After months of awkward delays and thinly disguised aversion, Kyrgyzstan has officially signed on to the Russia-led Eurasian Economic Union (EEU). Joining Russia, Kazakhstan, Armenia, and Belarus, Kyrgyzstan’s agreement will enter into full force by May 9. This agreement should put to bed rumors that Kyrgyzstan had pulled out of the arrangement, but nonetheless came with the distinct lack of enthusiasm recently seen in Bishkek’s rhetoric.
With this expansion has come a raft of questions that continue to poke holes in the Kremlin’s notion of the EEU as a group centered on equality, rather than a vehicle for Russia’s neo-imperial ambitions. Not only has Kyrgyzstan announced that it would not achieve all of the union’s regulations until 2020, but it remains wholly possible that the new customs requirements that would otherwise cut off Kyrgyzstan’s lucrative re-export trade from China may not be as rigorously enforced as otherwise demanded. Much like the new customs realities surrounding the Armenian-held enclave of Nagorno-Karabakh – which has recently seen at least one official come out vociferously against the EEU – these customs requirements may yet exist primarily on paper, without being translated to the reality on the ground. While the lack of enforcement may help tamp Kyrgyzstan’s looming unemployment crisis, it won’t exactly inspire confidence in the EEU’s efficacy.
This remains to be seen. What has arisen over the past week, however, is a sudden surge in divergences between the three founding members of the EEU. Relations between Kazakhstan and Russia had already seen a noted downturn in 2014 – and this past week only highlighted trends. Kazakhstani President Nursultan Nazarbayev paid a visit to Kyiv, offering financial and energy-based aid to the struggling Ukrainian government. The visit presents a stark volte face for Astana; Kazakhstan, after all, not only recognized the Crimean annexation earlier this year, but was the only nation besides Russia to refer to the EuroMaidan protests as a “coup.” Such recognitions make Nazarbayev’s recent claims that Kazakhstan supports Ukrainian territorial integrity a bit confusing. (Certain Ukrainian protesters have not forgotten Kazakhstan’s unwillingness to support the protests earlier this year, and publically voiced their opposition last week.) Now, Nazarbayev stakes that “both Ukraine and Russia are equally close to Kazakhstan.” Suffice it to say, Nazarbayev appears to be resuscitating Kazakhstan’s much-weakened multi-vector policy – likely because he recognizes the significant parallels between the Kremlin’s rhetoric surrounding both Kyiv and Astana.Enjoying this article? Click here to subscribe for full access. Just $5 a month.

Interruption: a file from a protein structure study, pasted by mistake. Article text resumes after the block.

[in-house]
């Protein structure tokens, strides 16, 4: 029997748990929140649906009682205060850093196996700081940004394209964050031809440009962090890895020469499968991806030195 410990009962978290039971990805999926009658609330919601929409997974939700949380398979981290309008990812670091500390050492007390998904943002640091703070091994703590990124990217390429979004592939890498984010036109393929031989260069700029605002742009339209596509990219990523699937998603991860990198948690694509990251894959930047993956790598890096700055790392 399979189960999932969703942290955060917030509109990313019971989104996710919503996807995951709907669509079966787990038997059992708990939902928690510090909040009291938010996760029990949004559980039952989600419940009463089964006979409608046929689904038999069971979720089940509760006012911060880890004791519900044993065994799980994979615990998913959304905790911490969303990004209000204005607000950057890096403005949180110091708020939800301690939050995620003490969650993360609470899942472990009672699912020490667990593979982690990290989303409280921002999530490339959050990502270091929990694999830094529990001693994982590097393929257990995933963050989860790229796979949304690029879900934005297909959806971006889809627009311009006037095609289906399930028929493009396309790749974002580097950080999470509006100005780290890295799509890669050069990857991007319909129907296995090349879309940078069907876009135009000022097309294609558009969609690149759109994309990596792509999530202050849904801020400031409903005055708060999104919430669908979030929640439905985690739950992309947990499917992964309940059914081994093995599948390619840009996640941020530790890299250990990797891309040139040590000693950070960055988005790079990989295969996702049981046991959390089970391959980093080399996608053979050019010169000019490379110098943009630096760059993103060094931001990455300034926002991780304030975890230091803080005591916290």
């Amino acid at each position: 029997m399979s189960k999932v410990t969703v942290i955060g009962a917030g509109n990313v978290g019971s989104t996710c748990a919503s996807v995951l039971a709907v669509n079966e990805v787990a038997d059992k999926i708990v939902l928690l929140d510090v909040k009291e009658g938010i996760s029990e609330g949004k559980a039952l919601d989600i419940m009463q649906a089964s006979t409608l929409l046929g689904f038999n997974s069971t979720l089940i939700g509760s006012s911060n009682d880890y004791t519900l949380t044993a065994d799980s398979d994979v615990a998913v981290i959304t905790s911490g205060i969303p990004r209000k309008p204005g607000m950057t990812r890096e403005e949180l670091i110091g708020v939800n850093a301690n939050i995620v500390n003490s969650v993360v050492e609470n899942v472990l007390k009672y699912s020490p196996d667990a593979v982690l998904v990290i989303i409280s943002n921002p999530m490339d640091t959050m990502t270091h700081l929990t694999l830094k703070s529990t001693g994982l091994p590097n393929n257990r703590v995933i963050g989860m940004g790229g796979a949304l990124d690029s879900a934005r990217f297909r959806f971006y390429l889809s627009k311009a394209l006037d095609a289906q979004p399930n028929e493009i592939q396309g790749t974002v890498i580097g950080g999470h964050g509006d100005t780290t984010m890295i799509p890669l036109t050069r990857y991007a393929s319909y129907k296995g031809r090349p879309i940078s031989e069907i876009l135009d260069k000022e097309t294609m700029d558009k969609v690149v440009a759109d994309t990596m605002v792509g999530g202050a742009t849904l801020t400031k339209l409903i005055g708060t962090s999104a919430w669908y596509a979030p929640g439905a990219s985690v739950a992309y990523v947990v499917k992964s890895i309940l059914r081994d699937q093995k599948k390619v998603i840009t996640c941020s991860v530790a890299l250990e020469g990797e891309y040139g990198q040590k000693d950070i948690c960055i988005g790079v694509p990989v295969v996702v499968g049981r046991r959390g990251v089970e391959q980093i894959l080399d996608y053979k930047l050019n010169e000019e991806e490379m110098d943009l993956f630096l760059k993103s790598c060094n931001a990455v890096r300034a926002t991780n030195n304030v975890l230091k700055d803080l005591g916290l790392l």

While in Ukraine, Nazarbayev also offered some commentary on the EEU. The union, Nazarbayev said, “is exposed to a major risk.” Rather than citing the Russia-led currency slump or the collapsing intra-EEU trade, however, the Kazakhstani president noted the swell in Russian businesses hampering local commerce. This disadvantage has been accelerated that much more by Kazakhstan nationals crossing the border to take advantage of Russia’s weakened currency.
This rhetoric echoes much of what’s come from Belarusian President Aleksandr Lukashenko recently. In response to recent blockage of certain Belarusian firms – Moscow claimed such firms were helping circumvent Russia’s self-sanction from Western goods – Minsk reinstated customs control along the border. These controls defeat the primary purpose of the existing customs union, and only highlight the fickle nature of concepts of “rules” and “regulations” within the grouping. Lukashenko, for good measure, added that Russia had broken “all of our agreements that we have achieved in the customs union.” Likewise, he rebutted Russian officials who continually harp on about a potential EEU common currency, demanding that trade no longer be conducted in rubles.
These stark differences will likely not be sufficient to kill off the Eurasian Union. But they’re certainly indicative of just how farcical the alignment has become. In May, Russian President Vladimir Putin trumpeted the Eurasian Union as helping to herald a new “epoch.” In mid December, during his much-hyped, three-hour press conference, the Eurasian Union received all of five sentences. The EEU may not quite be dead on arrival during its official unveiling in January, but there’s little to indicate it will be worth more than the paper it’s written on for the foreseeable future.